Age-proofing your home for seniors
My husband is several years older than I am and he keeps falling. I'm so worried about him as our house has lots of steps and rugs and things that could cause him to lose his balance.
He, on the other hand, is very reluctant to sell and get something on one level because he is so fond of the house and the memories attached to it.
Dear Concerned Wife,
Your concern is very real. If you are an older homeowner then one thing you will be getting more fearful of is falling. It's no secret that as you age the tendency to fall gets more likely.
Bathrooms are among the spaces most used by homeowners — they also happen to be wet zones, which increases the likelihood of falls.
Reducing slip hazards and ensuring adequate lighting and maximum comfort are vital to creating an age-proof bathing space. Here are a few ideas that will ensure that your bathroom is safe and easy for you to use:
1, Install a shower bench
A safe place to sit in the shower is vital for an age-proof bathroom design.
Decreasing the amount of time you stand not only eases the strain on your body, it also reduces the chances of slipping and falling.
Your bench/chair can be built-in, tiled or free-standing, but it must be sturdy. Find a bench that is large enough for comfortably sitting and bathing.
2, Install a handheld shower head
These clever shower heads are easily adjustable for height and, when placed adjacent to your shower bench, enable you to wash up while seated.
3, Install double-duty grab bars
These provide something for you to hold on to as you're entering and exiting your shower.
It's best to install one on the outside of your shower and on each of your interior walls so you can safely navigate the space.
Grab bars are highly functional; they can also double as towel and robe racks.
4, Increase the height of your vanity
The standard vanity height is 31½ inches (not including your countertop).
This isn't always high enough for homeowners.
Raising the cabinet height to 34½ inches (to standard kitchen counter height, including a 1½ inch countertop) can prevent you from having to hunch over as you're washing up.
Having said that, if you're more comfortable with the standard vanity height, don't increase it.
Also, if you want to make your vanity wheelchair-accessible, choose a counter height of 34 inches maximum, as specified in the American Disabilities Act guidelines.
5, Buy a comfort-height toilet
Most toilets are fewer than 16 inches high. Comfort-height toilets are 17 to 19 inches high, which makes sitting and standing much easier. This will reduce the strain on your back and knees.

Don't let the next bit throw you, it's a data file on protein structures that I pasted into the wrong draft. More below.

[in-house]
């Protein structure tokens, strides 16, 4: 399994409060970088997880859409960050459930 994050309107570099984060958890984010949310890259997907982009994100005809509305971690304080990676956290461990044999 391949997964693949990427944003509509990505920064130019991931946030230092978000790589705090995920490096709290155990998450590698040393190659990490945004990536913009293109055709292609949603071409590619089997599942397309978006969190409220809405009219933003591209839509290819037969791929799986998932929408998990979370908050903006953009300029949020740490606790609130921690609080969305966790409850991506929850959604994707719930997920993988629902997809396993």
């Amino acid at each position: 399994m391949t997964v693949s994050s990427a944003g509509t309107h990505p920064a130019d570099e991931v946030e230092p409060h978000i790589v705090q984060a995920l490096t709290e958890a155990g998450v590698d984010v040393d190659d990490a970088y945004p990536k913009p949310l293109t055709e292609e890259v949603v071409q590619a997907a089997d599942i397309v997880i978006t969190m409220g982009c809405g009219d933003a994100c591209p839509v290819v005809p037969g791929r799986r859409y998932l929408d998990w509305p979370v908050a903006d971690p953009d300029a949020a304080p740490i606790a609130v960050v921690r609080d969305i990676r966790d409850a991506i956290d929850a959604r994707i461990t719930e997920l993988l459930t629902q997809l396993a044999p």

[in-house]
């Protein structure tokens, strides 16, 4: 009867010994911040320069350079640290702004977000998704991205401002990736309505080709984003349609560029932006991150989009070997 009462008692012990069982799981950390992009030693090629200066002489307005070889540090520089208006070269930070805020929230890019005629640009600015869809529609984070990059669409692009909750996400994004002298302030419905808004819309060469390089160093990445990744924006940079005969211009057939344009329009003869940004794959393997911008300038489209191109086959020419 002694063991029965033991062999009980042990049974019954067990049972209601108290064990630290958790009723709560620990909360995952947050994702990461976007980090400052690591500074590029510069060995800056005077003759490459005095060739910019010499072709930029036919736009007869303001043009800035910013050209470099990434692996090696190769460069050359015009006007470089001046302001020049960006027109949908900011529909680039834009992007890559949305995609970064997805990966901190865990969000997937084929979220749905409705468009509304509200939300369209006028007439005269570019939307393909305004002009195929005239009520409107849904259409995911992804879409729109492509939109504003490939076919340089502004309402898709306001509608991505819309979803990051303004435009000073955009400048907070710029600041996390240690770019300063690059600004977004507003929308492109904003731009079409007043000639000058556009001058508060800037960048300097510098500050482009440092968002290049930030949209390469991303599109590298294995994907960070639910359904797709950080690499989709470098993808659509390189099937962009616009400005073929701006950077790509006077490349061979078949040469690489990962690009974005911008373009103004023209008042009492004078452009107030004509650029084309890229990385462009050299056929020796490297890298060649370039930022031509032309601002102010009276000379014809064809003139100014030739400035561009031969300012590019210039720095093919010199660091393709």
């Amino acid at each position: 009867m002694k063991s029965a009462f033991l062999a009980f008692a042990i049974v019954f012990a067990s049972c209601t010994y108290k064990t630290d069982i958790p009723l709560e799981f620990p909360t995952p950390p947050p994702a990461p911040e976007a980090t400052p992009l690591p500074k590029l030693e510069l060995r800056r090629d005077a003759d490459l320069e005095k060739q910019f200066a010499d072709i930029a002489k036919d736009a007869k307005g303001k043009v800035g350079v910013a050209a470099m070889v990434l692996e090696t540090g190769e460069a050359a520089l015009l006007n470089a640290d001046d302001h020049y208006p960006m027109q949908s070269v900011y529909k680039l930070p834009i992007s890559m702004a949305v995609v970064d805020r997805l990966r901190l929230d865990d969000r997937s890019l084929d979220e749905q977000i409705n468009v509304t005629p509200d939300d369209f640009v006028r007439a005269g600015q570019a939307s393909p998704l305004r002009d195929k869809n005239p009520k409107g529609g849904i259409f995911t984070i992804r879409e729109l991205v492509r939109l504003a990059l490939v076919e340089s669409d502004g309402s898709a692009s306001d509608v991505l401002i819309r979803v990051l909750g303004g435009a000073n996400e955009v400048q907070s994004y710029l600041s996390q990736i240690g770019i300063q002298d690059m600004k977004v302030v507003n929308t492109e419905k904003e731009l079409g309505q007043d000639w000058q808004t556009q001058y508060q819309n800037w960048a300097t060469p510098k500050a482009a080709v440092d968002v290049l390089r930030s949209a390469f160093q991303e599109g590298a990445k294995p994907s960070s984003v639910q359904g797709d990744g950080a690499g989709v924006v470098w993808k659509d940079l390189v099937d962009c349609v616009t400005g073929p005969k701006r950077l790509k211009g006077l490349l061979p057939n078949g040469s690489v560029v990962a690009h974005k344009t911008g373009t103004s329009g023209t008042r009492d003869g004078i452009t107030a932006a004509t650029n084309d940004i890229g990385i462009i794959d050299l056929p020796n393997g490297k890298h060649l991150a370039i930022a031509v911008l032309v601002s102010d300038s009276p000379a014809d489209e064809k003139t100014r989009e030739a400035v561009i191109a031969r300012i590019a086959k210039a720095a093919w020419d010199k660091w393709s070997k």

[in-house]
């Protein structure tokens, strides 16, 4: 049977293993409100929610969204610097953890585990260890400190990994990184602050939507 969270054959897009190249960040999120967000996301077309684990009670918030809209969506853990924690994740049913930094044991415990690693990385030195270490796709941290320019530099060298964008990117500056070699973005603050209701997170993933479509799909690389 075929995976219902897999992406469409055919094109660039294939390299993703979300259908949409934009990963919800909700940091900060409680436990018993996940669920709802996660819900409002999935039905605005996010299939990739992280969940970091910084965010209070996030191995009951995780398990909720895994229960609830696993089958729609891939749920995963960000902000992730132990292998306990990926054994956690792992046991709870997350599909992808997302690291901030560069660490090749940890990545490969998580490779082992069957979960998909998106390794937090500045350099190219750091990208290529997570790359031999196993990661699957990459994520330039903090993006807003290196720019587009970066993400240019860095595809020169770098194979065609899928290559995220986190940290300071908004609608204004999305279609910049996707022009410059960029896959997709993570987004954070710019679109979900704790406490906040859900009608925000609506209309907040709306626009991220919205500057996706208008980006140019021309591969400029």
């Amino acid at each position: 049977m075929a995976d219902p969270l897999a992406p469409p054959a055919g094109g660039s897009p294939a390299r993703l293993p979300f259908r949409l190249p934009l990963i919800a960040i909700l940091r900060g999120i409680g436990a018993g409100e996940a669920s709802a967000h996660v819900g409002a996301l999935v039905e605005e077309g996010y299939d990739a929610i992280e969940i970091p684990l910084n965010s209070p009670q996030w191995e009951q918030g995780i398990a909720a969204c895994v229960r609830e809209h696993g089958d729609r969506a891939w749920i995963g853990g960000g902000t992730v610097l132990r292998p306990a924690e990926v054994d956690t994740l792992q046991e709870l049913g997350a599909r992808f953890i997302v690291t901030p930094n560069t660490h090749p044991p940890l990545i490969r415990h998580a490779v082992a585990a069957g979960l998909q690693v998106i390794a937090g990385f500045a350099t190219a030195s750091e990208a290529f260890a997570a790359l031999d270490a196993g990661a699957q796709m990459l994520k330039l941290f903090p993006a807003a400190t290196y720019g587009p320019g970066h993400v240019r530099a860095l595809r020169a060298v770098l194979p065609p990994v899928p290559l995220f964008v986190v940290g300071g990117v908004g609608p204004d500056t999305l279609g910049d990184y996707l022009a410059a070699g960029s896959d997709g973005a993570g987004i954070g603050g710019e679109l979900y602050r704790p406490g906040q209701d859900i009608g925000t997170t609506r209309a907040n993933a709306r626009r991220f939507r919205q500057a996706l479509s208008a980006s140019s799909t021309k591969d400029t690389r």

6, Think twice about glass
Few things can open up a bathroom space like glass walls and doors, but if you're looking for an effective way to age in place they won't always fit the bill. They typically require more maintenance. Expect to squeegee regularly to avoid streak marks.
If glass is something you can't live without, there are types of heavy-duty shower glass that don't require as much maintenance.
However, they often come with a sizeable price tag.
7, Ensure that the space is well-lit
The better your bathroom lighting is, the less strain on your eyes. You also don't want to miss any wet spots that can be hidden by shadows.
Good lighting comes in many forms, including recessed lighting, vanity lighting, lamps and natural light. You may even consider placing lighting inside an enclosed shower.
8, Choose porcelain wall and floor tile
Porcelain can last a lifetime so chances are you won't have to replace it.
It's also perhaps the easiest surface to clean.
Water and a rag normally do the trick. If you're concerned about grout, look for porcelain tile with a rectified edge.
Finely cut edges allow for thin grout joints (as little as 1/16 inch in some styles).
You can purchase a pre-sealed grout as well.
9, Look for textured flooring
No matter which kind of flooring you decide to put in your bathroom, choose one that has high slip resistance.
A slick tile can increase the likelihood of an injury from a fall. You can spot a floor with good slip resistance by looking for grooves or feeling for texture.
Generally speaking, the more textured a floor is, the higher its slip resistance. You can also purchase some non-slip rubber matting.
There are ways to measure a floor's slip resistance. Tile, for example, is rated by measuring the coefficient of friction.
A flooring material's slip resistance can normally be found on the manufacturer's website.
10, Have a flat shower entry
This minimises your risk of tripping over a step as you enter your shower. It's also a wheelchair-accessible feature.
If you forgo a shower step, your shower floor will need to be properly sloped to allow water to drain correctly.
Also make the entrance to the shower big enough for a wheelchair. Because, you never know.
If your house is getting too large for you — it has too many steps, it will need a lot of upgrades in order to make it safe as you get older — it might be time to think about downsizing.
There are some wonderful one-level living opportunities at the moment (not always the case), some with elevator service and all modern conveniences such as pools and gyms.
I know it's hard to let go of a “home” where you've spent many happy years bringing up your family.
The truth is, those memories do go with you. Often it's not so much about fear of letting the home go but more about fear of the unknown ahead.
Why not encourage your husband to look at a few properties that are currently on the market, to see if anything would suit you both? I think he might be pleasantly surprised.
• Heather Chilvers is among Coldwell Banker Bermuda Realty's leading sales representatives. She has been working in real estate for nearly 30 years. Contact her at email@example.com or 332-1793. All questions will be treated in confidence. Follow Heather Realtor Bermuda on Facebook and @heatherrealtorbermuda on Instagram